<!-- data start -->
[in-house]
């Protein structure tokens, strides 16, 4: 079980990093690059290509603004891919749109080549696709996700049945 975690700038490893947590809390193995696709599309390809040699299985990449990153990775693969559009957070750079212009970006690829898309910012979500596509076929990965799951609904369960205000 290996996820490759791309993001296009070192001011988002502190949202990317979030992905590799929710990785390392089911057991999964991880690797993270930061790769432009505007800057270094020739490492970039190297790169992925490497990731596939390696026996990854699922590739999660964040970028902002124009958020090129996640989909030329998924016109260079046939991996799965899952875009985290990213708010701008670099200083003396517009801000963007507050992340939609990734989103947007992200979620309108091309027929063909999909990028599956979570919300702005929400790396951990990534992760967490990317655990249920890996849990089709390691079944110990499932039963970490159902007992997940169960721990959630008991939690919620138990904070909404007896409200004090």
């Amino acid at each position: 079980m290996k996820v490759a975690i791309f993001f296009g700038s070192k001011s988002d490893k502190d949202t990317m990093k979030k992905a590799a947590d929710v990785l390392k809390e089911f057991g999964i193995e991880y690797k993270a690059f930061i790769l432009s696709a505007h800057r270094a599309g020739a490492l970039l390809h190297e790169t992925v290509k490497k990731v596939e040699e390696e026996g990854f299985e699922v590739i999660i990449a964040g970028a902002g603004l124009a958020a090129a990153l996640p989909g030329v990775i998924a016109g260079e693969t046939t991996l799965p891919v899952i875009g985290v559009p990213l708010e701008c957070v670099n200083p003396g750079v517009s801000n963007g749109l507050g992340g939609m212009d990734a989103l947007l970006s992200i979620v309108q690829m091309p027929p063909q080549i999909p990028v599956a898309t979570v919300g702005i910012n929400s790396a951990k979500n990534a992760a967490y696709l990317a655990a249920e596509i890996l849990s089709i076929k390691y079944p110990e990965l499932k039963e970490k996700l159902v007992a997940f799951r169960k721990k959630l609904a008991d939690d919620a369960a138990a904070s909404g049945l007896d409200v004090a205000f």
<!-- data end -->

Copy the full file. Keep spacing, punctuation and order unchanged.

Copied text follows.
[in-house]
């Protein structure tokens, strides 16, 4: 079980990093690059290509603004891919749109080549696709996700049945 975690700038490893947590809390193995696709599309390809040699299985990449990153990775693969559009957070750079212009970006690829898309910012979500596509076929990965799951609904369960205000 290996996820490759791309993001296009070192001011988002502190949202990317979030992905590799929710990785390392089911057991999964991880690797993270930061790769432009505007800057270094020739490492970039190297790169992925490497990731596939390696026996990854699922590739999660964040970028902002124009958020090129996640989909030329998924016109260079046939991996799965899952875009985290990213708010701008670099200083003396517009801000963007507050992340939609990734989103947007992200979620309108091309027929063909999909990028599956979570919300702005929400790396951990990534992760967490990317655990249920890996849990089709390691079944110990499932039963970490159902007992997940169960721990959630008991939690919620138990904070909404007896409200004090």
């Amino acid at each position: 079980m290996k996820v490759a975690i791309f993001f296009g700038s070192k001011s988002d490893k502190d949202t990317m990093k979030k992905a590799a947590d929710v990785l390392k809390e089911f057991g999964i193995e991880y690797k993270a690059f930061i790769l432009s696709a505007h800057r270094a599309g020739a490492l970039l390809h190297e790169t992925v290509k490497k990731v596939e040699e390696e026996g990854f299985e699922v590739i999660i990449a964040g970028a902002g603004l124009a958020a090129a990153l996640p989909g030329v990775i998924a016109g260079e693969t046939t991996l799965p891919v899952i875009g985290v559009p990213l708010e701008c957070v670099n200083p003396g750079v517009s801000n963007g749109l507050g992340g939609m212009d990734a989103l947007l970006s992200i979620v309108q690829m091309p027929p063909q080549i999909p990028v599956a898309t979570v919300g702005i910012n929400s790396a951990k979500n990534a992760a967490y696709l990317a655990a249920e596509i890996l849990s089709i076929k390691y079944p110990e990965l499932k039963e970490k996700l159902v007992a997940f799951r169960k721990k959630l609904a008991d939690d919620a369960a138990a904070s909404g049945l007896d409200v004090a205000f």